Battering ram

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Replica battering ram at Chteau des Baux, France

A battering ram is a weapon used from ancient times to break open fortification walls or doors.

In its simplest form, a battering ram is just a large, heavy log carried by several people and propelled with force against an obstacle, the momentum of the ram being sufficient to damage the target.

In a more sophisticed design, a battering ram was slung from a wheeled support frame by ropes or chains so that it could be much more massive and also more easily swung against its target. Sometimes the ram's attacking point would be reinforced with a metal head and vulnerable parts of the ram might be bound with metal bands. Many battering rams had protective roofs and side-screens covered in leather or other materials to prevent the ram being set on fire.

Some battering rams were not slung from ropes or chains but were instead supported by rollers. This gave the ram much greater travel so that it could achieve a greater speed before striking its target and was therefore more destructive. Such a ram, used by Alexander the Great, is described by the writer Vitruvius.

In castles, defenders attempted to foil battering rams by dropping obstacles in front of the ram just before it hit a wall, using grappling hooks to immobilize the log, setting the ram on fire, or sallying to attack the ram.

Variations on the battering ram included the drill, the mouse, and the pick. These were smaller than a ram and could be used in more limited spaces.

Battering rams are still used in various roles in modern times, sometimes mounted on vehicles. SWAT teams often use small two-man metal rams for opening locked doors.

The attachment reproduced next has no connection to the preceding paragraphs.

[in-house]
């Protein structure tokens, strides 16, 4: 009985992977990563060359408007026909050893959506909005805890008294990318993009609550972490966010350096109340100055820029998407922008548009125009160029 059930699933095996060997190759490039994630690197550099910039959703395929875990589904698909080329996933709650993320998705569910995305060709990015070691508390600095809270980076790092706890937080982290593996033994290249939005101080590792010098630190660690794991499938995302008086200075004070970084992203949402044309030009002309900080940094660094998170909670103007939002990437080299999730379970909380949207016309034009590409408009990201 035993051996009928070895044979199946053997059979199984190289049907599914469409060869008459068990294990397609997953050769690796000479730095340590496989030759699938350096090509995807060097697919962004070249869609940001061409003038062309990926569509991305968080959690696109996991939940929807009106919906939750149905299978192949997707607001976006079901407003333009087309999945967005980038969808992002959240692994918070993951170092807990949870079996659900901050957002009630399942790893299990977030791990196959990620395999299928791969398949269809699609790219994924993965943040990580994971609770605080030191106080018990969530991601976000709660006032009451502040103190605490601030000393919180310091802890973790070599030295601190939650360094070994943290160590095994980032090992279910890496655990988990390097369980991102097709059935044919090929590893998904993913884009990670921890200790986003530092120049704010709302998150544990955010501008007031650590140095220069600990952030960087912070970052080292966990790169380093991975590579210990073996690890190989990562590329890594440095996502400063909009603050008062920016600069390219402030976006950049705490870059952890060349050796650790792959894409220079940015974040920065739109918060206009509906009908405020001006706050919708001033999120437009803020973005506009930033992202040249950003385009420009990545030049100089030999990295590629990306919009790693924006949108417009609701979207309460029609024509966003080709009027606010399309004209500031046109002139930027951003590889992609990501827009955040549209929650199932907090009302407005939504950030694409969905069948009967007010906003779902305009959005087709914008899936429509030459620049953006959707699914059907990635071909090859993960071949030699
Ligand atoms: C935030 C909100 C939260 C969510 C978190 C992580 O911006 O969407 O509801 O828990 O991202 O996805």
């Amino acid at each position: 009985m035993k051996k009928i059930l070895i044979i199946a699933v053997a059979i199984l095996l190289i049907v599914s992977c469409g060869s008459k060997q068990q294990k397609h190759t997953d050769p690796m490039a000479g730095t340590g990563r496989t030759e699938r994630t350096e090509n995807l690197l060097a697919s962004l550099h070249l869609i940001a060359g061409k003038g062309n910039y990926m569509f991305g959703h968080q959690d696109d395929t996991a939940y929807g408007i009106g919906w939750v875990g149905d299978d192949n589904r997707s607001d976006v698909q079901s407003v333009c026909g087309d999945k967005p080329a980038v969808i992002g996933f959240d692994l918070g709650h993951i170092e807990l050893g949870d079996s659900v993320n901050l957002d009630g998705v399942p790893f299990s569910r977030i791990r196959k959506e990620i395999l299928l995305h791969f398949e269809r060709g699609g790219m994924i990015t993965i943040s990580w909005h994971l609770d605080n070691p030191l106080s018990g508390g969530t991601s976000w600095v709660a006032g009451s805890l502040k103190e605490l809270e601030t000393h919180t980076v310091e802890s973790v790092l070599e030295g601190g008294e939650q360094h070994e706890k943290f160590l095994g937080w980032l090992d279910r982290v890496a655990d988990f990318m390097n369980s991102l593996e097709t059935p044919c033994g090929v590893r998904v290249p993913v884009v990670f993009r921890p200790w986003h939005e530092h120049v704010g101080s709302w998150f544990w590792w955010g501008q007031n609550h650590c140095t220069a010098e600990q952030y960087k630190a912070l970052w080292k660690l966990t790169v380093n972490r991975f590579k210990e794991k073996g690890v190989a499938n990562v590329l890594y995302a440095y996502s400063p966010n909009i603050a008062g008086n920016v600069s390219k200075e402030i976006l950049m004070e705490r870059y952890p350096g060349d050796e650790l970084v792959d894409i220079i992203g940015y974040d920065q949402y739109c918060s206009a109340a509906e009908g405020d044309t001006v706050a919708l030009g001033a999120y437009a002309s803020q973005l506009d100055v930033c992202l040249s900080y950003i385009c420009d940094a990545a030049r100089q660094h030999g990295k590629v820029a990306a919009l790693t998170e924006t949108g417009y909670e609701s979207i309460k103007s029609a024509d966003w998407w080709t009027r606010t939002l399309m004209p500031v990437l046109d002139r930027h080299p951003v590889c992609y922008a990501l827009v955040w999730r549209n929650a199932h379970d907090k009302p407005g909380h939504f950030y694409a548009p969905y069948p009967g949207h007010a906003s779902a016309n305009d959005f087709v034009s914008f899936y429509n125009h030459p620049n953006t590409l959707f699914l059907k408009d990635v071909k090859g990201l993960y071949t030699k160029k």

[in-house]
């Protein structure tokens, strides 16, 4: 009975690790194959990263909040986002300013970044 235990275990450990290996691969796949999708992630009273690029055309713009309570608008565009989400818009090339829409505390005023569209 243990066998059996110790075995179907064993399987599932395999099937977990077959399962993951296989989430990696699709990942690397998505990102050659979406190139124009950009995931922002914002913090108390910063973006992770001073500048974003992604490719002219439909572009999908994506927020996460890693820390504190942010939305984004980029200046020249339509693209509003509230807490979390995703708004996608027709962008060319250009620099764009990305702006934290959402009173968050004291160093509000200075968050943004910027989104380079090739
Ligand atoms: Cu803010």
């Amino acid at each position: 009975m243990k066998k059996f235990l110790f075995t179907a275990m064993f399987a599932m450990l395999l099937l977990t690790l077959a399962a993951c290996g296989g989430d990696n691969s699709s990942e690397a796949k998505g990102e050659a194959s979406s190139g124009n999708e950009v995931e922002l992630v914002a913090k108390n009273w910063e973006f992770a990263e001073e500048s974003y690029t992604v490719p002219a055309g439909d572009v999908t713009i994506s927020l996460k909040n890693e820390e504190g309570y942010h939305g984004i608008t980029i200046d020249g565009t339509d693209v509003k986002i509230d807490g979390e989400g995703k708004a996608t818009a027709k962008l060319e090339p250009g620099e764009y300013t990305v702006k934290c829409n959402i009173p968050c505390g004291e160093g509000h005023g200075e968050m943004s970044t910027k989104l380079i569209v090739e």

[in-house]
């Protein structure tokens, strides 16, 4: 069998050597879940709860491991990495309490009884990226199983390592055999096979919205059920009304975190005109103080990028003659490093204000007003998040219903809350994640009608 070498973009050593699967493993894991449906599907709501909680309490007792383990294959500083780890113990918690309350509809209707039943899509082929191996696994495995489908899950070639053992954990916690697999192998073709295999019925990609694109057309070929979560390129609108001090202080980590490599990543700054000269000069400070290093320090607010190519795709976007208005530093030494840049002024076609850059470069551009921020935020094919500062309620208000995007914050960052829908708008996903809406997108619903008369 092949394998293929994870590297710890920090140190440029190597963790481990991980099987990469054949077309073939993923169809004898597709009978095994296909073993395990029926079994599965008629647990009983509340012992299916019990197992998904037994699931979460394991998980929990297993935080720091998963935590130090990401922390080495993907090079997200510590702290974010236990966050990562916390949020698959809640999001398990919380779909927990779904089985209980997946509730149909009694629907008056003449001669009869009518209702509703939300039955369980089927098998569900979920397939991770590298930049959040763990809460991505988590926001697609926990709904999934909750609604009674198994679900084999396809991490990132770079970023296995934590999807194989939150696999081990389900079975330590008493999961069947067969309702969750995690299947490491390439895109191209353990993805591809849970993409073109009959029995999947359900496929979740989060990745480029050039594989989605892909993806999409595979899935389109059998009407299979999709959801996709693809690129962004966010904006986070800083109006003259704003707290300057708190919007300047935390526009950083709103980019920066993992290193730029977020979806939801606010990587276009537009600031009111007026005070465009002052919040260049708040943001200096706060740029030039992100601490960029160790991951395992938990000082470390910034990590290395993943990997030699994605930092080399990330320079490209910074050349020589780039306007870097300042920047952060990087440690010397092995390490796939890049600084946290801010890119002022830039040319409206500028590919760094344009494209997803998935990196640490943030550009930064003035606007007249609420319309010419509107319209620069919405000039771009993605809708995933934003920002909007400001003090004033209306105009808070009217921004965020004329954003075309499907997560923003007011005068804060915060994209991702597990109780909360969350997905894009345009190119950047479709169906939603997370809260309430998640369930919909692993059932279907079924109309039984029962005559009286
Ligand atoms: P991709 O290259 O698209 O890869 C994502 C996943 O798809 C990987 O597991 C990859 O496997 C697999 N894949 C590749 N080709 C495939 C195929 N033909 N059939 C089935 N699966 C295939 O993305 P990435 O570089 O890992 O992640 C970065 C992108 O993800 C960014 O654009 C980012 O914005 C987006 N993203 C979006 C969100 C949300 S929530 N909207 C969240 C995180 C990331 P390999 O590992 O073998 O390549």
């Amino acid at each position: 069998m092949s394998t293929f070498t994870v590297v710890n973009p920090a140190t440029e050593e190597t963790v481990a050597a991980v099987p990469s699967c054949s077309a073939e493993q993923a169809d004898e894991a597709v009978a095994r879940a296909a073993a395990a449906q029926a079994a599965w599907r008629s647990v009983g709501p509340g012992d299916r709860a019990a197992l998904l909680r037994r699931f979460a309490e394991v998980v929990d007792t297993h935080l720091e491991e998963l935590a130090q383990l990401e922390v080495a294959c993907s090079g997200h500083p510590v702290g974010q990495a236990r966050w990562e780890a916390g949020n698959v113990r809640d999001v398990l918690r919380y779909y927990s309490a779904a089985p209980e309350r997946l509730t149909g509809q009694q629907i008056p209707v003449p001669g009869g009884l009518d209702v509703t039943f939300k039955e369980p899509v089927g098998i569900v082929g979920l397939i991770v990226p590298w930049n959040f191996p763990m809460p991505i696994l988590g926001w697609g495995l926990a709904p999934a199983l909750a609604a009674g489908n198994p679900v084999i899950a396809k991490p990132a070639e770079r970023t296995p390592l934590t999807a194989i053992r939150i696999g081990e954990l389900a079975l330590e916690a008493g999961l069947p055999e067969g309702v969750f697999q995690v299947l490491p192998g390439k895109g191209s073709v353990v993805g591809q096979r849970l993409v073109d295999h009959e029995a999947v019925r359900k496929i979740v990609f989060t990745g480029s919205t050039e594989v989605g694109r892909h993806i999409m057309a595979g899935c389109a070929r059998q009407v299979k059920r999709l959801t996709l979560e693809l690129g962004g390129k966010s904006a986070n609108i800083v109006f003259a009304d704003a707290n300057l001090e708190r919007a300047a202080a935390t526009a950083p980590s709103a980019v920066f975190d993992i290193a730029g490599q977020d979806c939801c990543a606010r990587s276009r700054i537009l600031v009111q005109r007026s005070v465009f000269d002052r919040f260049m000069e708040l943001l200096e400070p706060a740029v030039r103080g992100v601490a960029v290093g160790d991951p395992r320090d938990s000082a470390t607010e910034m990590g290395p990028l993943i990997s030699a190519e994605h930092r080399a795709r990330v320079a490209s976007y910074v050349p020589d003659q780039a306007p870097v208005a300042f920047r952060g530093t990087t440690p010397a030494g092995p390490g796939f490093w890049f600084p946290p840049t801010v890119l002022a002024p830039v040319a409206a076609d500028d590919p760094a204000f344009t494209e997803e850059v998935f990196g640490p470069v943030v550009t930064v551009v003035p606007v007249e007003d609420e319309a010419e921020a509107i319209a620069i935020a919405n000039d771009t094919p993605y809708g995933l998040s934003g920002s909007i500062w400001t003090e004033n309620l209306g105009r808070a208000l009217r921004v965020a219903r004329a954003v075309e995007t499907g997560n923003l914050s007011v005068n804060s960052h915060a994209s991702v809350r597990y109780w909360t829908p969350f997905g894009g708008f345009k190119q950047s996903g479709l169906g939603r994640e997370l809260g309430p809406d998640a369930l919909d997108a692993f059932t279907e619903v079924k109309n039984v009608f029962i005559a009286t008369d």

Legendary battering ram usage:

  • Destruction of Jerusalem
  • Used throughout the Crusades
  • The fall of Rome

There exists a popular myth in Gloucester that the famous children's rhyme, Humpty Dumpty, is about a battering ram used in the siege of Gloucester in 1643, during the English Civil War. However the story is almost certainly untrue; during the siege, which lasted only one month, no battering rams were used, although numbers of cannon were. The idea seems to have originated in a spoof history essay by Professor David Daube written for The Oxford Magazine in 1956, which was widely believed despite obvious improbabilities (e.g. planning to cross River Severn by running the ram down a hill at speed, although the river is naturally about 30 m (100 feet) wide at this point).de:Rammbock ja:破城槌 pl:Taran sl:Oblegovalni oven


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